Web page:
Commercial leases are often lengthy, multi-year contracts. As a result, when ownership of commercial real estate changes, questions may arise about the legal validity and enforceability of these leases.
An Arizona real estate lawyer can assist you if you need legal counsel concerning your commercial lease. Our law firm also provides experienced legal representation and advocacy if a real estate dispute occurs, such as when the property owner changes hands, and a commercial lease of the property is in place.
Commercial Leases Remain Valid When Ownership of Real Estate Changes
Arizona law classifies a commercial lease as an encumbrance on the property or the tenant’s legal interest attached to the property. As a result, the new property owner must honor any existing leases when they take ownership of the property. The new owner takes the property subject to the lease and thus assumes all the rights and responsibilities of the original lessor.
Some leases contain a specific provision that requires the tenant to accept any new property owner as the landlord and establish a landlord-tenant relationship between the tenant and the new property owner. However, whether the lease contains this provision or not, the tenant has no choice but to accept the new property owner as their landlord, as the tenant is still bound by the lease, regardless of who owns the property.
Responsibilities of the New Property Owner
Generally, the new property owner should notify the commercial tenant of the change in ownership and the effective date of the change. Changes in ownership may necessitate other changes in commercial leases, such as the tenant’s payment method, contact information for the new landlord, and any change in property management and maintenance staff.
Any security deposit the tenant paid to the original landlord must also be transferred to the new property owner. At the end of the lease term, the property owner is responsible for returning the security deposit to the tenant according to the law, less any legally permissible deductions.
All provisions of original commercial leases remain in effect, including the rental amount, renewal options, restrictions, and duration. If the new property owner wishes to change any of those terms, they can only do so if they execute a new lease or an addendum to the existing lease with the full agreement of the tenant. Otherwise, the new property owner must wait until the existing lease expires. At that point, the property owner likely can make changes to the lease, depending on the terms, conditions, and renewal options in the lease.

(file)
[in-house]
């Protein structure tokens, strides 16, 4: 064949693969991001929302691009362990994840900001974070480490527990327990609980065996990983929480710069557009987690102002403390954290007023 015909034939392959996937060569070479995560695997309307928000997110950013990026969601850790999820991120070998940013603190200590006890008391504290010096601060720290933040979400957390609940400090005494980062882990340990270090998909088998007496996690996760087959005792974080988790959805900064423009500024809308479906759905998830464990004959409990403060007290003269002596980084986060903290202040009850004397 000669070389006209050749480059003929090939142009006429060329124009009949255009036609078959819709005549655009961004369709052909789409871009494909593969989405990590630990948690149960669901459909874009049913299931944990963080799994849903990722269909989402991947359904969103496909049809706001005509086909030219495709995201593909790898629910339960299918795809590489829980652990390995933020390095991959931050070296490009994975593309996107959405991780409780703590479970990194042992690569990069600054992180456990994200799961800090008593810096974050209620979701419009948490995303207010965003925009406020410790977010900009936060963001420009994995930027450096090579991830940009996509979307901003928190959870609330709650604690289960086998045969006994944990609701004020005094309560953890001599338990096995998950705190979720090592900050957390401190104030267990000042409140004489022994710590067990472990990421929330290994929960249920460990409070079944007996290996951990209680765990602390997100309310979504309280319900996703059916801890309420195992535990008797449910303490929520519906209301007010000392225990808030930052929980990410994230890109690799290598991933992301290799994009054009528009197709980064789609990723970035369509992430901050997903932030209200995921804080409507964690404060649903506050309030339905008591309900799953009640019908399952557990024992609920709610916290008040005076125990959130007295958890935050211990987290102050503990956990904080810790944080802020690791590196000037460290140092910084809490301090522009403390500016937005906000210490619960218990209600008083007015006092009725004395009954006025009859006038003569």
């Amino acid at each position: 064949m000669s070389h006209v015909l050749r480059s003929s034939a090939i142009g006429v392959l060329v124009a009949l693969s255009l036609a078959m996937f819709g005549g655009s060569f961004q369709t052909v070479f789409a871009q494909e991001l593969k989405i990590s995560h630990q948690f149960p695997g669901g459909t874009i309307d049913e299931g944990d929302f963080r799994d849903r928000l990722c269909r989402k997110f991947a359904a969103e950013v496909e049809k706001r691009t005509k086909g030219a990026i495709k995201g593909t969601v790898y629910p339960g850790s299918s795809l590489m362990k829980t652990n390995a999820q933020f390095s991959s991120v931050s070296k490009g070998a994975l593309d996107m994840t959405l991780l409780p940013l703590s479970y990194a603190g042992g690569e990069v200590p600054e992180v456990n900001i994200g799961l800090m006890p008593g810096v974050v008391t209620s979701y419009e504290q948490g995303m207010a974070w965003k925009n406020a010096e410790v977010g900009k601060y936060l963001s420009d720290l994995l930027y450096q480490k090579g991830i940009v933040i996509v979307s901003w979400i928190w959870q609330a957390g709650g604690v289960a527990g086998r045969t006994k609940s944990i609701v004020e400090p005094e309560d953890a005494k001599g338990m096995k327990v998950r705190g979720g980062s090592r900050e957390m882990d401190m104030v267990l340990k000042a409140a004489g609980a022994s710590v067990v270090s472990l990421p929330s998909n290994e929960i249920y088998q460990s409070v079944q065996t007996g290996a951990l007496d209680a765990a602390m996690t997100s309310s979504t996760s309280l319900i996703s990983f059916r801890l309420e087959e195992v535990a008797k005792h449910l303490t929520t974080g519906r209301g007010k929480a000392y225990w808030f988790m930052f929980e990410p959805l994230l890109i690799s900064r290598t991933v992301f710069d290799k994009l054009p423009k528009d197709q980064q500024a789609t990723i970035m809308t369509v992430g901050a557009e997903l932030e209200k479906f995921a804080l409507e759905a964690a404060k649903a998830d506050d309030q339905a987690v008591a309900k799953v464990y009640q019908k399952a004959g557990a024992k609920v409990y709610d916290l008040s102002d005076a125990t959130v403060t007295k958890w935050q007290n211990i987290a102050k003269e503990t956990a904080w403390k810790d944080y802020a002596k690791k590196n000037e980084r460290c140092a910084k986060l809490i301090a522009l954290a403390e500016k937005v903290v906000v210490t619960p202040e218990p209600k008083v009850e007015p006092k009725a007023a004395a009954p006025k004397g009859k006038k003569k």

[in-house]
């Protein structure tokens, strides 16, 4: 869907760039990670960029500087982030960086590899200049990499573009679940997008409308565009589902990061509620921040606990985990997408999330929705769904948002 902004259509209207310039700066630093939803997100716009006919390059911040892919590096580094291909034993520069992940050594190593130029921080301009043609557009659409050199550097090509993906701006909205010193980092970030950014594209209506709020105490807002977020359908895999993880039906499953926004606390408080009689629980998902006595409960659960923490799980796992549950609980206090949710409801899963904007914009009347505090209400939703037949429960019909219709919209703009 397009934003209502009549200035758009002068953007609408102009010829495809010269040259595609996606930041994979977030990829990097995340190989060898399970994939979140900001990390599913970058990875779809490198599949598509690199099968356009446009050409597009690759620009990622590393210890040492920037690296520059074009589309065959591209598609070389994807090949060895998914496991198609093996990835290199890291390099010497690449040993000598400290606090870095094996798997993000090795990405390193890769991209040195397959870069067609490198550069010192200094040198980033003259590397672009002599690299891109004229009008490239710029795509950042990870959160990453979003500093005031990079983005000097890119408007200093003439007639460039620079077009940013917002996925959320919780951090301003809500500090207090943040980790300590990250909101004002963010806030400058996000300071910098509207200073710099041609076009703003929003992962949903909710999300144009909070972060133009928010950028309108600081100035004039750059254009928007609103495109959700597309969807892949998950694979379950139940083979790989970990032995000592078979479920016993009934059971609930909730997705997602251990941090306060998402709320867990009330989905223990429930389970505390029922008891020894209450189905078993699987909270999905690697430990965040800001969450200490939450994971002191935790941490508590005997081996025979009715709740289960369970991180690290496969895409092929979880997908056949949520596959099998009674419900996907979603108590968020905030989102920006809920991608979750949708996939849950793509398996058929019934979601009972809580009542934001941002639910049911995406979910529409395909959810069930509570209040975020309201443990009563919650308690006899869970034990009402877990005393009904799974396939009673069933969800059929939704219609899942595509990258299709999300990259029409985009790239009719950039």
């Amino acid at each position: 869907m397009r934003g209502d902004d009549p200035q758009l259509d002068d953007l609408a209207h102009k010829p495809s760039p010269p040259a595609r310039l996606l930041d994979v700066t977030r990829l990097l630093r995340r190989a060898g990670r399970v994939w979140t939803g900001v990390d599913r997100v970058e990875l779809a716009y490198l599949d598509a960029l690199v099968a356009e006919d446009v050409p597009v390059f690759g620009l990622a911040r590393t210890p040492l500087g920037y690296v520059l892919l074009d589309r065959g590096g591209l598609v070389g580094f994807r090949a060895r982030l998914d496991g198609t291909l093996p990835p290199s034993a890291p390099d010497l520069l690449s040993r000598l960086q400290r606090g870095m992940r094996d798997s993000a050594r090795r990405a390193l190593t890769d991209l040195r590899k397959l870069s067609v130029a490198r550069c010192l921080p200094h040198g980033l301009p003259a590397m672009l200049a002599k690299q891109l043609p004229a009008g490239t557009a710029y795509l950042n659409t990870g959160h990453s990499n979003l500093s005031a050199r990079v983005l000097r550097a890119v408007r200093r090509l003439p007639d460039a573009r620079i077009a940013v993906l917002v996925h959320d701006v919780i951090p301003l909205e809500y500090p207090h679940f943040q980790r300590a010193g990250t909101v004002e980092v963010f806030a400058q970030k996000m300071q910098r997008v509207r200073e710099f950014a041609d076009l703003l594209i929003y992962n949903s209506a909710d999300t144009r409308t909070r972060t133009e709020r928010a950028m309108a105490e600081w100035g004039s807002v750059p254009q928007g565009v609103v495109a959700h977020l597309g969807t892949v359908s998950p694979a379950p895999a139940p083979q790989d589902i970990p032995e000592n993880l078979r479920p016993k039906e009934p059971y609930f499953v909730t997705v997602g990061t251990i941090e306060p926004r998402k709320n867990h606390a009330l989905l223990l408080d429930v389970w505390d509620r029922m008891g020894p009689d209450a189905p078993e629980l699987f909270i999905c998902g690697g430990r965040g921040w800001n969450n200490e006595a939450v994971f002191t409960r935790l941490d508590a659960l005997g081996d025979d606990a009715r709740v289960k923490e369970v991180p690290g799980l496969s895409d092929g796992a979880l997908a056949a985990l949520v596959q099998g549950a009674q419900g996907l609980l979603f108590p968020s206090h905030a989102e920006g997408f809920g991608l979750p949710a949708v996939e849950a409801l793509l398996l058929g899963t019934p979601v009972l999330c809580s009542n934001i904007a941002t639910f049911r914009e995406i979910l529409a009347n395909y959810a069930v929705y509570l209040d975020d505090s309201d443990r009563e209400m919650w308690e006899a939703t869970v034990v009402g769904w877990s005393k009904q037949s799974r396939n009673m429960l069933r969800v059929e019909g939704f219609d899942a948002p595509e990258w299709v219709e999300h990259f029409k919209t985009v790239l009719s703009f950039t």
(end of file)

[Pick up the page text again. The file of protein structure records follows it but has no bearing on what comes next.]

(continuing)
As a result, for commercial leases that are soon to expire, tenants may want to determine the new property owner’s intentions for the property. For instance, tenants may want to know whether the owner aims to change any existing lease terms, including raising the rent, so they can decide whether to look for a new commercial space. Likewise, landlords may wish to determine whether the tenant intends to continue renting the commercial space so that they can begin advertising for a new tenant if the current tenant intends to vacate. The expiration of the lease also gives both parties a chance to try and negotiate any desired changes in lease provisions.
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The real estate attorneys of Provident Law® have decades of combined legal experience. We aim to build a relationship with you and our clients as we work with you through your most complex legal problems. Call us today at (480) 388-3343 or contact us online to see what we can do for you. We are ready to help!